Maximum Security Holds Off Midnight Bisou to Win Inaugural Saudi Cup

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Maximum Security, left, held on gamely in the closing strides to fend of Midnight Bisou in the inaugural Saudi Cup. (Eclipse Sportswire)

Saudi Arabia opened its arms — and its purse — to the racing world Feb. 29 at King Abdulaziz Racecourse and Maximum Security took maximum advantage of the offer.

Maximum Security, after tough battle in early stretch with Mucho Gusto, prevailed by three-quarters of a length over American filly Midnight Bisou to take the $10 million winner’s share of the $20 million purse for the inaugural Saudi Cup, the world’s richest race and a major step in the Saudi government’s effort to open the kingdom to other nations and cultures.

Dubai-based Benbatl finished third with a late rush that most likely will see him moving on to the Dubai World Cup in four weeks.

Maximum Security winning Saudi Cup. (Eclipse Sportswire)

“It was a very impressive show today,” said winning rider Luis Saez. “That’s what the world was waiting for and we did it. He’s amazing and has a big heart.”

Mucho Gusto, who qualified for the race by winning the Pegasus World Cup Invitational Stakes Presented by Runhappy, held on for fourth but not before stirring Saez up a bit.

Mucho Gusto led much of the way in the 1,800-meter (about 1 1/8-mile) race, run left-handed around one turn. With Maximum Security closing on his outside, Mucho Gusto, under Irad Ortiz Jr., drifted out when tiring into the path of his rival. Saez altered course to the inside and Maximum Security gutted out the win.

“I don’t want to say too much,” Saez said. “I’m just glad we won the race.”

Winning trainer Jason Servis was more willing to discuss the issue.

“I was a little upset with Irad Ortiz,” Servis said. “He carried me out in the stretch and then came down on me. But that’s for another day.”

Mucho Gusto’s trainer, Bob Baffert, said of his horse, “I thought he had it. He just got a little short at the end. I think the track was better out in the middle and Irad was just trying to get there.”

The victory now moves to the top of the resume of Maximum Security, a 4-year-old New Year’s Day colt, displacing his disqualification from victory in the 2019 Kentucky Derby Presented by Woodford Reserve. It also stands at the other extreme from his career debut when he was available for $16,000 claiming price in a Dec. 20, 2018, maiden claimer at Gulfstream Park — with no takers.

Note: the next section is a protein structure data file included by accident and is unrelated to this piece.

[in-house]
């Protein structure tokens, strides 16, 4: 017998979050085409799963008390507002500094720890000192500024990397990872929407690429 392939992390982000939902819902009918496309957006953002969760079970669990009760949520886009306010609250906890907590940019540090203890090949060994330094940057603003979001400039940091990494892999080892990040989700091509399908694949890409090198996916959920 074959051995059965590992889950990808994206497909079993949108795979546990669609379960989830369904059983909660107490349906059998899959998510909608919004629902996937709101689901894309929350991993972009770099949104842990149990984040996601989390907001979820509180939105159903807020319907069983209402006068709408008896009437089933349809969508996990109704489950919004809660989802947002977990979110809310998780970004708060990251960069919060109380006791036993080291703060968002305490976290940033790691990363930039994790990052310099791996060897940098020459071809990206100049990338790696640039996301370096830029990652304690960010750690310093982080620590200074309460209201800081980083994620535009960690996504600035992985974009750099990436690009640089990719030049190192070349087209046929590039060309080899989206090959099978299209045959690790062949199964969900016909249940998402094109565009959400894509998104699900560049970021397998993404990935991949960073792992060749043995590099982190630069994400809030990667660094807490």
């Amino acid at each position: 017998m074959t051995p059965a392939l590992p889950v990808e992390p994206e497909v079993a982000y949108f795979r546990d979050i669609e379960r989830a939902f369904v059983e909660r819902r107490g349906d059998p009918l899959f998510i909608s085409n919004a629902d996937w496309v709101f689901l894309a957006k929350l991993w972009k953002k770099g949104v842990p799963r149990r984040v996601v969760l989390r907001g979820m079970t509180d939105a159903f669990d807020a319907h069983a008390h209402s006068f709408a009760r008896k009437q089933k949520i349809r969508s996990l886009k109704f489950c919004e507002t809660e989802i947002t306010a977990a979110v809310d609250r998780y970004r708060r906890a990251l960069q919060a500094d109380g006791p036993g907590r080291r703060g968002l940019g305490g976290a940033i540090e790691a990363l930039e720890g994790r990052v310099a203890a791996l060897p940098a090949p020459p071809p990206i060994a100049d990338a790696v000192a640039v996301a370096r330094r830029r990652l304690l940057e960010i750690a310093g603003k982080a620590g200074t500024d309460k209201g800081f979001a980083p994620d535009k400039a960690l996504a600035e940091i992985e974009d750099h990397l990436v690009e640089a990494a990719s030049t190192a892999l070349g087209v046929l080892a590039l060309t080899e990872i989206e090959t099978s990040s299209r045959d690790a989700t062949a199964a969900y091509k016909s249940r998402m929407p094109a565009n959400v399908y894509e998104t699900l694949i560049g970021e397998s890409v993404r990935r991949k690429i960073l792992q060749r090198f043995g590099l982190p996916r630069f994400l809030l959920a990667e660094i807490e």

“This has got to be vindication,” Servis said, referring to the historic Kentucky Derby ruling, which placed Maximum Security 17th.

Maximum Security went on from the “no takers” claimer to win the Xpressbet Florida Derby and, after the Louisville mashup, the TVG.com Haskell Invitational Stakes at Monmouth Park and the Bold Ruler Handicap at Belmont Park before a win in the Grade 1 Cigar Mile Handicap. He lost U.S. Horse of the Year honors to turf specialist Bricks and Mortar but was crowned Eclipse Award champion as the year’s top 3-year-old male.

Owners Gary and Mary West sold a half-interest in Maximum Security to the Coolmore “lads” after his last race, a victory in the Cigar Mile at Aqueduct Dec. 7. The colt carried Coolmore silks for the first time in the Saudi Cup.

Coolmore partner M.V. Magnier said the organization is “very lucky people that Gary and Mary West let us into the horse.”

Neither Servis nor Magnier would be drawn into a discussion of plans going forward — especially the Dubai World Cup.

Winner’s circle celebration at Saudi Cup (Eclipse Sportswire)

“We’ll have a conference call in the morning and go from there,” Servis said. “I don’t want to say anything more until I get back to the barn. He ran hard.”

Magnier said of Coolmore’s input into the decision, “He’s in good hands with Jason.”

The stretch run and the outcome of the race were reminiscent of the inaugural running 24 years earlier of the Dubai World Cup when American rivals Cigar and Soul of the Matter battled down the stretch before Cigar posted the win.

Cigar’s trainer, Bill Mott, saddled Tacitus for the Saudi Cup with a chance for the “inaugural double” but the Tapit colt could do no better than a fifth-place showing.

Tacitus was followed in order by Japan’s top two dirt horses, Gold Dream and Chrysoberyl. Coolmore’s globetrotting filly, Magic Wand, checked in ninth in her first effort on the dirt. Baffert’s other runner, McKinzie, finished a dull 11th, beating only three rivals.

“McKinzie, when he got behind there, I knew he wasn’t going to do it,” Baffert said, adding he will have to consider whether either of his runners will move along to Dubai.—Bob Kieckhefer

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